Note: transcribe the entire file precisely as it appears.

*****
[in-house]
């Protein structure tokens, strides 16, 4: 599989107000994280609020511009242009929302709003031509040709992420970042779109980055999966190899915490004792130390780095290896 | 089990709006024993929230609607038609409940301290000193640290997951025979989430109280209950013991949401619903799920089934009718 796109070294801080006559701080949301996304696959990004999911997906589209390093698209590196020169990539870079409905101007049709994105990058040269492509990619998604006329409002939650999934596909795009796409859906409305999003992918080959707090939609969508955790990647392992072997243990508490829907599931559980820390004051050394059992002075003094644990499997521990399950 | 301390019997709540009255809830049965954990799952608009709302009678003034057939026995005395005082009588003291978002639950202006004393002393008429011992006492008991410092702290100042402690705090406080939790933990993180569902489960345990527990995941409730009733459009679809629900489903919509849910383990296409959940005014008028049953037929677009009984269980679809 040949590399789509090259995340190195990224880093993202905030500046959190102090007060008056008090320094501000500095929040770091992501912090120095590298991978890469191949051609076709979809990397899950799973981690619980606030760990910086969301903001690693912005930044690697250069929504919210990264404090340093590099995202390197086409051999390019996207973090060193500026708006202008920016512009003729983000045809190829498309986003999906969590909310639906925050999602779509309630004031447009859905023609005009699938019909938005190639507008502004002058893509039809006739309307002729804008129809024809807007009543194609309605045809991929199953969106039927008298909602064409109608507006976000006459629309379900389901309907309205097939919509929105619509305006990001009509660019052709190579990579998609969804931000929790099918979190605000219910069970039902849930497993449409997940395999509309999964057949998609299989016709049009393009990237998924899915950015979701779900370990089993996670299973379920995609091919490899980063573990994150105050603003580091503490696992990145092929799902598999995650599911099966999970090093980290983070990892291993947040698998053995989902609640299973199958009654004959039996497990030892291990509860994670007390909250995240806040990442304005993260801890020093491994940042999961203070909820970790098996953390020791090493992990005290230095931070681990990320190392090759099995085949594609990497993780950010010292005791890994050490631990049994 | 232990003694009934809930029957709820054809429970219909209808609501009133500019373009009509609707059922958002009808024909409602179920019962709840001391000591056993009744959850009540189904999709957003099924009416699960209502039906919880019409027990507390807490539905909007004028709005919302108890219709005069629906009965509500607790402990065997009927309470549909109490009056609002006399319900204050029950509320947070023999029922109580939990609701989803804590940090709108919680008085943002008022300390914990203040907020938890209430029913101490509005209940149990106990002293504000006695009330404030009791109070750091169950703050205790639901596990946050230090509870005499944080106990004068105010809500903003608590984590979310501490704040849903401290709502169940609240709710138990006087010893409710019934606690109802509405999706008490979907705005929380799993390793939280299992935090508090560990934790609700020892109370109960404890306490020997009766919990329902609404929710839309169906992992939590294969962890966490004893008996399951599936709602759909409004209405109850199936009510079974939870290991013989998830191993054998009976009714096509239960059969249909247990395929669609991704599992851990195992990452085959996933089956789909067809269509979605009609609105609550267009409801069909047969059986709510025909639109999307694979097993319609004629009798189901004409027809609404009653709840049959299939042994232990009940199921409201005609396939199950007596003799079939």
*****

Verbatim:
[in-house]
């Protein structure tokens, strides 16, 4: 599989107000994280609020511009242009929302709003031509040709992420970042779109980055999966190899915490004792130390780095290896 | 089990709006024993929230609607038609409940301290000193640290997951025979989430109280209950013991949401619903799920089934009718 796109070294801080006559701080949301996304696959990004999911997906589209390093698209590196020169990539870079409905101007049709994105990058040269492509990619998604006329409002939650999934596909795009796409859906409305999003992918080959707090939609969508955790990647392992072997243990508490829907599931559980820390004051050394059992002075003094644990499997521990399950 | 301390019997709540009255809830049965954990799952608009709302009678003034057939026995005395005082009588003291978002639950202006004393002393008429011992006492008991410092702290100042402690705090406080939790933990993180569902489960345990527990995941409730009733459009679809629900489903919509849910383990296409959940005014008028049953037929677009009984269980679809 040949590399789509090259995340190195990224880093993202905030500046959190102090007060008056008090320094501000500095929040770091992501912090120095590298991978890469191949051609076709979809990397899950799973981690619980606030760990910086969301903001690693912005930044690697250069929504919210990264404090340093590099995202390197086409051999390019996207973090060193500026708006202008920016512009003729983000045809190829498309986003999906969590909310639906925050999602779509309630004031447009859905023609005009699938019909938005190639507008502004002058893509039809006739309307002729804008129809024809807007009543194609309605045809991929199953969106039927008298909602064409109608507006976000006459629309379900389901309907309205097939919509929105619509305006990001009509660019052709190579990579998609969804931000929790099918979190605000219910069970039902849930497993449409997940395999509309999964057949998609299989016709049009393009990237998924899915950015979701779900370990089993996670299973379920995609091919490899980063573990994150105050603003580091503490696992990145092929799902598999995650599911099966999970090093980290983070990892291993947040698998053995989902609640299973199958009654004959039996497990030892291990509860994670007390909250995240806040990442304005993260801890020093491994940042999961203070909820970790098996953390020791090493992990005290230095931070681990990320190392090759099995085949594609990497993780950010010292005791890994050490631990049994 | 232990003694009934809930029957709820054809429970219909209808609501009133500019373009009509609707059922958002009808024909409602179920019962709840001391000591056993009744959850009540189904999709957003099924009416699960209502039906919880019409027990507390807490539905909007004028709005919302108890219709005069629906009965509500607790402990065997009927309470549909109490009056609002006399319900204050029950509320947070023999029922109580939990609701989803804590940090709108919680008085943002008022300390914990203040907020938890209430029913101490509005209940149990106990002293504000006695009330404030009791109070750091169950703050205790639901596990946050230090509870005499944080106990004068105010809500903003608590984590979310501490704040849903401290709502169940609240709710138990006087010893409710019934606690109802509405999706008490979907705005929380799993390793939280299992935090508090560990934790609700020892109370109960404890306490020997009766919990329902609404929710839309169906992992939590294969962890966490004893008996399951599936709602759909409004209405109850199936009510079974939870290991013989998830191993054998009976009714096509239960059969249909247990395929669609991704599992851990195992990452085959996933089956789909067809269509979605009609609105609550267009409801069909047969059986709510025909639109999307694979097993319609004629009798189901004409027809609404009653709840049959299939042994232990009940199921409201005609396939199950007596003799079939």